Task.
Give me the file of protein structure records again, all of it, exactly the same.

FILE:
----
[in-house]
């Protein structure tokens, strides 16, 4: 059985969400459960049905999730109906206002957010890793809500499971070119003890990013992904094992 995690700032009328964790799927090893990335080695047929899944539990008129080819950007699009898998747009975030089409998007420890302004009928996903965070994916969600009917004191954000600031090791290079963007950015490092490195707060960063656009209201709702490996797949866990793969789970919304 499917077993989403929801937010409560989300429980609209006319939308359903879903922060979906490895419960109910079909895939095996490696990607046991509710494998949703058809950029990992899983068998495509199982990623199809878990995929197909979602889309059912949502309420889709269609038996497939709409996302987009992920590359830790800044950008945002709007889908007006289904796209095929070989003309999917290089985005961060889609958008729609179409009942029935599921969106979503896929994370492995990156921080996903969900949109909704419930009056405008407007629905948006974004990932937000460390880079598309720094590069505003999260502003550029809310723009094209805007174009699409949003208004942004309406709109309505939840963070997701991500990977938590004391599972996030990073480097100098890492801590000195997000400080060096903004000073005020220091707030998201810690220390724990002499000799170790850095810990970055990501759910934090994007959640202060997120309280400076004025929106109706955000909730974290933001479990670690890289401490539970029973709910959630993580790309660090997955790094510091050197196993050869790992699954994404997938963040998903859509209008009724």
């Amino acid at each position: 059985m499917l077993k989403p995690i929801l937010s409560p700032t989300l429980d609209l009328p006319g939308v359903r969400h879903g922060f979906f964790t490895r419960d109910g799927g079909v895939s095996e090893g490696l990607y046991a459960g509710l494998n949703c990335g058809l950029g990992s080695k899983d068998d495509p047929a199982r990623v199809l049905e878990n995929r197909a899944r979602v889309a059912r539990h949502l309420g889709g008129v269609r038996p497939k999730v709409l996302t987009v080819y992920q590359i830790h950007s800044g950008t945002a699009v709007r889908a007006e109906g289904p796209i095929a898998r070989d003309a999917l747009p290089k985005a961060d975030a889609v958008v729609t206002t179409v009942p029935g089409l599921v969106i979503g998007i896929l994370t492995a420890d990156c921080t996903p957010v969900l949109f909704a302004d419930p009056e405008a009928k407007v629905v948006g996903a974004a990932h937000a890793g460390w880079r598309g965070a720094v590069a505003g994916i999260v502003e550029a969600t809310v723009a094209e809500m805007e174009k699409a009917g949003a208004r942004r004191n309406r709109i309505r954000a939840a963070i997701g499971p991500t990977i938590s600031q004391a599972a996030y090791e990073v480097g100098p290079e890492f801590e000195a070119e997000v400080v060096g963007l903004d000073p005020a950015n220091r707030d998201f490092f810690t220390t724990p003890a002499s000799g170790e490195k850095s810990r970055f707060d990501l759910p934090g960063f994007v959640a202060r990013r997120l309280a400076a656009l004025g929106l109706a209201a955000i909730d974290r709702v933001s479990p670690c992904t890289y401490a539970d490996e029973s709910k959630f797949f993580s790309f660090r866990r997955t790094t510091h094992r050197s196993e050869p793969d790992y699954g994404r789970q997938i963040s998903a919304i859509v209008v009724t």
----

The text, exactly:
[in-house]
């Protein structure tokens, strides 16, 4: 059985969400459960049905999730109906206002957010890793809500499971070119003890990013992904094992 995690700032009328964790799927090893990335080695047929899944539990008129080819950007699009898998747009975030089409998007420890302004009928996903965070994916969600009917004191954000600031090791290079963007950015490092490195707060960063656009209201709702490996797949866990793969789970919304 499917077993989403929801937010409560989300429980609209006319939308359903879903922060979906490895419960109910079909895939095996490696990607046991509710494998949703058809950029990992899983068998495509199982990623199809878990995929197909979602889309059912949502309420889709269609038996497939709409996302987009992920590359830790800044950008945002709007889908007006289904796209095929070989003309999917290089985005961060889609958008729609179409009942029935599921969106979503896929994370492995990156921080996903969900949109909704419930009056405008407007629905948006974004990932937000460390880079598309720094590069505003999260502003550029809310723009094209805007174009699409949003208004942004309406709109309505939840963070997701991500990977938590004391599972996030990073480097100098890492801590000195997000400080060096903004000073005020220091707030998201810690220390724990002499000799170790850095810990970055990501759910934090994007959640202060997120309280400076004025929106109706955000909730974290933001479990670690890289401490539970029973709910959630993580790309660090997955790094510091050197196993050869790992699954994404997938963040998903859509209008009724």
């Amino acid at each position: 059985m499917l077993k989403p995690i929801l937010s409560p700032t989300l429980d609209l009328p006319g939308v359903r969400h879903g922060f979906f964790t490895r419960d109910g799927g079909v895939s095996e090893g490696l990607y046991a459960g509710l494998n949703c990335g058809l950029g990992s080695k899983d068998d495509p047929a199982r990623v199809l049905e878990n995929r197909a899944r979602v889309a059912r539990h949502l309420g889709g008129v269609r038996p497939k999730v709409l996302t987009v080819y992920q590359i830790h950007s800044g950008t945002a699009v709007r889908a007006e109906g289904p796209i095929a898998r070989d003309a999917l747009p290089k985005a961060d975030a889609v958008v729609t206002t179409v009942p029935g089409l599921v969106i979503g998007i896929l994370t492995a420890d990156c921080t996903p957010v969900l949109f909704a302004d419930p009056e405008a009928k407007v629905v948006g996903a974004a990932h937000a890793g460390w880079r598309g965070a720094v590069a505003g994916i999260v502003e550029a969600t809310v723009a094209e809500m805007e174009k699409a009917g949003a208004r942004r004191n309406r709109i309505r954000a939840a963070i997701g499971p991500t990977i938590s600031q004391a599972a996030y090791e990073v480097g100098p290079e890492f801590e000195a070119e997000v400080v060096g963007l903004d000073p005020a950015n220091r707030d998201f490092f810690t220390t724990p003890a002499s000799g170790e490195k850095s810990r970055f707060d990501l759910p934090g960063f994007v959640a202060r990013r997120l309280a400076a656009l004025g929106l109706a209201a955000i909730d974290r709702v933001s479990p670690c992904t890289y401490a539970d490996e029973s709910k959630f797949f993580s790309f660090r866990r997955t790094t510091h094992r050197s196993e050869p793969d790992y699954g994404r789970q997938i963040s998903a919304i859509v209008v009724t």